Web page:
Most writing is not poetry. Yet the best poets master rhythm. It makes words easier to listen to, easier to read.

A similar logic applies to paragraphs. View them as bundles of closely related thoughts.

There’s no hard and fast rule about the best length of paragraphs. It’s a good idea to minimise the number of one sentence paragraphs you write. As with sentences, vary the pace. Too many consecutive short paragraphs are annoying. Too many long ones are hard work for the reader. Both approaches are difficult to read.

Above all else use paragraphs to make your writing easier to read.

Short, snappy writing works best online.

First, people are less ready to read long pieces online than short articles.

Second, people read online material about 25 percent slower than print. Jakob Nielsen explains why in In defence of print. Nielsen wrote his article in 1996, but things haven’t changed.

Third,  people get distracted easily online. There are advertisements and links to other websites as well as bleeping notification of incoming emails, tweets and instant messages.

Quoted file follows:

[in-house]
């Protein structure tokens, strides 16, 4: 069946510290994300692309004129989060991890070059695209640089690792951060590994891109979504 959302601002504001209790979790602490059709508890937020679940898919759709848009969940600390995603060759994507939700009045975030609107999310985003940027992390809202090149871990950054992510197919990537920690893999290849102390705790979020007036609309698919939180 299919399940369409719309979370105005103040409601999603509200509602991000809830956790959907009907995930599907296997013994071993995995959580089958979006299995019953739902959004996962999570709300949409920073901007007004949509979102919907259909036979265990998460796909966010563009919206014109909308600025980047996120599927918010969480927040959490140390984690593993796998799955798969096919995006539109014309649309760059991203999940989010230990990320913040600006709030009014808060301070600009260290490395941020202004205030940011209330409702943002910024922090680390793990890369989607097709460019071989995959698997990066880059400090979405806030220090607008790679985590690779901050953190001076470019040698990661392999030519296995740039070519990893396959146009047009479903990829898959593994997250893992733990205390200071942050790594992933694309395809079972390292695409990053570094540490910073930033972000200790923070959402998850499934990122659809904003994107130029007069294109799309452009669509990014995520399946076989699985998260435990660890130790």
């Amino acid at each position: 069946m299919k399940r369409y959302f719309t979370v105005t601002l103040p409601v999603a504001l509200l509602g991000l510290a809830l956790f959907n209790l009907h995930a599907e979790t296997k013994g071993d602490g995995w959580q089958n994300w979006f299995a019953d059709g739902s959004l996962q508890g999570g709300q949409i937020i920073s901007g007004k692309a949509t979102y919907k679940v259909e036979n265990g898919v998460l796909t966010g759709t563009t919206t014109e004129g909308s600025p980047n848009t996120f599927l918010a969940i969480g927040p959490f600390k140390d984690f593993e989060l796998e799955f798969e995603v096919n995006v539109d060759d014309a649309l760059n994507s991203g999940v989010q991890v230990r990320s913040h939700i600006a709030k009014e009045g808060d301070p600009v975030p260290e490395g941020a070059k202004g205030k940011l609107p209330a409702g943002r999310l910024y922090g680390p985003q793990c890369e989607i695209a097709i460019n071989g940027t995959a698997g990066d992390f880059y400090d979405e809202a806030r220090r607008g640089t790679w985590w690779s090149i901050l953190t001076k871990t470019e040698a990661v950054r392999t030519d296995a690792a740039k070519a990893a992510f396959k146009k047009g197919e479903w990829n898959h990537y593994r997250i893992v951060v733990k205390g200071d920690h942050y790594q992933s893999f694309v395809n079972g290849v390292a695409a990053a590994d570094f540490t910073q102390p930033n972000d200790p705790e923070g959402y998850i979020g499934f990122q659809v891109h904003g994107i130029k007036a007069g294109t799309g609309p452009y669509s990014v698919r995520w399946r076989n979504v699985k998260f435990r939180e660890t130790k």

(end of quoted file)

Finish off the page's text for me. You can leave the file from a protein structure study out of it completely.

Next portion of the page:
If you write a brief article, there is more chance a reader will get to the end before skipping off elsewhere.

Fourth, skilled writers aim for brevity because good, vigorous English is concise.

A writer’s goal is to get messages to readers as swiftly and as accurately as possible.

Get on. Say what you need to say. Get off.

Leave the fancy, flowery stuff to poets and fiction writers.

The recession has seen Immigration New Zealand cut 44 occupations from its skill shortage list. The new Essential Skills in Demand list now features just 87 occupations. People in listed occupations can be fast-tracked through the migration process.

Many of the occupations taken off the skill shortage list are trades rather than positions filled by knowledge workers. On the other hand those remaining are mainly professional and knowledge-based roles.

Jobs no longer on New Zealand’s skills shortage list include:

  • Baker.
  • Bicycle mechanic.
  • Bricklayer.
  • Butcher.
  • Carpenter.
  • Dental assistant.
  • Motor mechanic.
  • Plasterer.
  • Scaffolder.
  • Screen printer.
  • Sommelier.

New Zealand’s Essential Skills in Demand Lists.